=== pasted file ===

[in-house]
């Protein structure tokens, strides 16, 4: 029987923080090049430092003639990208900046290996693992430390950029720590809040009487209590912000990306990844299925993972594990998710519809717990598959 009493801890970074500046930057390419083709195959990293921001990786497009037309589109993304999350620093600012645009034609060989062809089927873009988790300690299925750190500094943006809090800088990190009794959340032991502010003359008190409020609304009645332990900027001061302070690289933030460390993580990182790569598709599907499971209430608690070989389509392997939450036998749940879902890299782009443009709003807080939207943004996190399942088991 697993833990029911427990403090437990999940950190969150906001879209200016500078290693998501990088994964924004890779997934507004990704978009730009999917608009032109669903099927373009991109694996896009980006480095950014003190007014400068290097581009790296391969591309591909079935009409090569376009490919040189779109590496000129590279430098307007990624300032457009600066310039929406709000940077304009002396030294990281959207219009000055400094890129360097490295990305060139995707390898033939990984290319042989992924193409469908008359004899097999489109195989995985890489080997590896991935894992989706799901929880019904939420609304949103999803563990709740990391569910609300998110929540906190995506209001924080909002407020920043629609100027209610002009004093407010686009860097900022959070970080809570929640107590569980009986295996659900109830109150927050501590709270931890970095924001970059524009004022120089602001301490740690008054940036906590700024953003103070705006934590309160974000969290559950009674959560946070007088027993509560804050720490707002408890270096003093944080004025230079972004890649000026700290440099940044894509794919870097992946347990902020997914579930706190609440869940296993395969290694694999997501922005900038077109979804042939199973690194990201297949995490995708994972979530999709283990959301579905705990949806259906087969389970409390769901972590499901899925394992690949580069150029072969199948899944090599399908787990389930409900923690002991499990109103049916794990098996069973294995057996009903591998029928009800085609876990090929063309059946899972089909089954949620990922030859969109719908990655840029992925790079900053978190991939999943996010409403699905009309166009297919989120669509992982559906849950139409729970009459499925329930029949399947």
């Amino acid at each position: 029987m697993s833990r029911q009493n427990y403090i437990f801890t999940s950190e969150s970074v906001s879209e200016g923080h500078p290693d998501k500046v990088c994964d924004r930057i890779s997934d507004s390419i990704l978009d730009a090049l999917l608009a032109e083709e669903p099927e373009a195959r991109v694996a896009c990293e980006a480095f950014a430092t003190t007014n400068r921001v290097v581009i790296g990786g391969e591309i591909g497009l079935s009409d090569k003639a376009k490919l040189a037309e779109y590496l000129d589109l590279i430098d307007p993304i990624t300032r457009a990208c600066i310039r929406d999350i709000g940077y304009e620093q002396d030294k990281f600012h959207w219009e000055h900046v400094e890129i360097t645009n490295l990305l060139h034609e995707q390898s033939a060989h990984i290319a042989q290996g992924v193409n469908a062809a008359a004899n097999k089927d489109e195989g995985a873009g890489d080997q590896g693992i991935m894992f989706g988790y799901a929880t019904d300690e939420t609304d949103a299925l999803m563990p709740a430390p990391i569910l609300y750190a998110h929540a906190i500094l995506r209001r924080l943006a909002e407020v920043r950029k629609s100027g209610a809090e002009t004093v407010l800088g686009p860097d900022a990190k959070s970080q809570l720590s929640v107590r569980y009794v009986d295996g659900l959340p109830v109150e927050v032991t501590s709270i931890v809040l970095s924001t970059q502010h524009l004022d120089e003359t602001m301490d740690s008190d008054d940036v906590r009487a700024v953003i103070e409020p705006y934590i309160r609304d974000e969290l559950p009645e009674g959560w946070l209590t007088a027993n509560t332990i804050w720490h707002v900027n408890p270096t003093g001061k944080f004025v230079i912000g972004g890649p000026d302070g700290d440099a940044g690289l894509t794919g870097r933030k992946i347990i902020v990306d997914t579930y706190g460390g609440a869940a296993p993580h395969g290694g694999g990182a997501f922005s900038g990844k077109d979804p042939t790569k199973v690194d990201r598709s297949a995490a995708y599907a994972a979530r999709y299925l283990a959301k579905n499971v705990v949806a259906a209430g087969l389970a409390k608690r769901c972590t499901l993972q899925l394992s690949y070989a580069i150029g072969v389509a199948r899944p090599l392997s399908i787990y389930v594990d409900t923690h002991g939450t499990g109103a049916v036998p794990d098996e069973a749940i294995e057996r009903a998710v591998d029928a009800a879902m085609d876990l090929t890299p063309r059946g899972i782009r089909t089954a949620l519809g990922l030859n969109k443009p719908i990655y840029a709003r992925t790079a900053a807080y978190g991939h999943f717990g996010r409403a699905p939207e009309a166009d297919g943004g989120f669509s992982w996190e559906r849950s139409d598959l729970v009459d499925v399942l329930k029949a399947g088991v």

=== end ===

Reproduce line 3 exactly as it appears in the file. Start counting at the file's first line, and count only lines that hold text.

């Amino acid at each position: 029987m697993s833990r029911q009493n427990y403090i437990f801890t999940s950190e969150s970074v906001s879209e200016g923080h500078p290693d998501k500046v990088c994964d924004r930057i890779s997934d507004s390419i990704l978009d730009a090049l999917l608009a032109e083709e669903p099927e373009a195959r991109v694996a896009c990293e980006a480095f950014a430092t003190t007014n400068r921001v290097v581009i790296g990786g391969e591309i591909g497009l079935s009409d090569k003639a376009k490919l040189a037309e779109y590496l000129d589109l590279i430098d307007p993304i990624t300032r457009a990208c600066i310039r929406d999350i709000g940077y304009e620093q002396d030294k990281f600012h959207w219009e000055h900046v400094e890129i360097t645009n490295l990305l060139h034609e995707q390898s033939a060989h990984i290319a042989q290996g992924v193409n469908a062809a008359a004899n097999k089927d489109e195989g995985a873009g890489d080997q590896g693992i991935m894992f989706g988790y799901a929880t019904d300690e939420t609304d949103a299925l999803m563990p709740a430390p990391i569910l609300y750190a998110h929540a906190i500094l995506r209001r924080l943006a909002e407020v920043r950029k629609s100027g209610a809090e002009t004093v407010l800088g686009p860097d900022a990190k959070s970080q809570l720590s929640v107590r569980y009794v009986d295996g659900l959340p109830v109150e927050v032991t501590s709270i931890v809040l970095s924001t970059q502010h524009l004022d120089e003359t602001m301490d740690s008190d008054d940036v906590r009487a700024v953003i103070e409020p705006y934590i309160r609304d974000e969290l559950p009645e009674g959560w946070l209590t007088a027993n509560t332990i804050w720490h707002v900027n408890p270096t003093g001061k944080f004025v230079i912000g972004g890649p000026d302070g700290d440099a940044g690289l894509t794919g870097r933030k992946i347990i902020v990306d997914t579930y706190g460390g609440a869940a296993p993580h395969g290694g694999g990182a997501f922005s900038g990844k077109d979804p042939t790569k199973v690194d990201r598709s297949a995490a995708y599907a994972a979530r999709y299925l283990a959301k579905n499971v705990v949806a259906a209430g087969l389970a409390k608690r769901c972590t499901l993972q899925l394992s690949y070989a580069i150029g072969v389509a199948r899944p090599l392997s399908i787990y389930v594990d409900t923690h002991g939450t499990g109103a049916v036998p794990d098996e069973a749940i294995e057996r009903a998710v591998d029928a009800a879902m085609d876990l090929t890299p063309r059946g899972i782009r089909t089954a949620l519809g990922l030859n969109k443009p719908i990655y840029a709003r992925t790079a900053a807080y978190g991939h999943f717990g996010r409403a699905p939207e009309a166009d297919g943004g989120f669509s992982w996190e559906r849950s139409d598959l729970v009459d499925v399942l329930k029949a399947g088991v």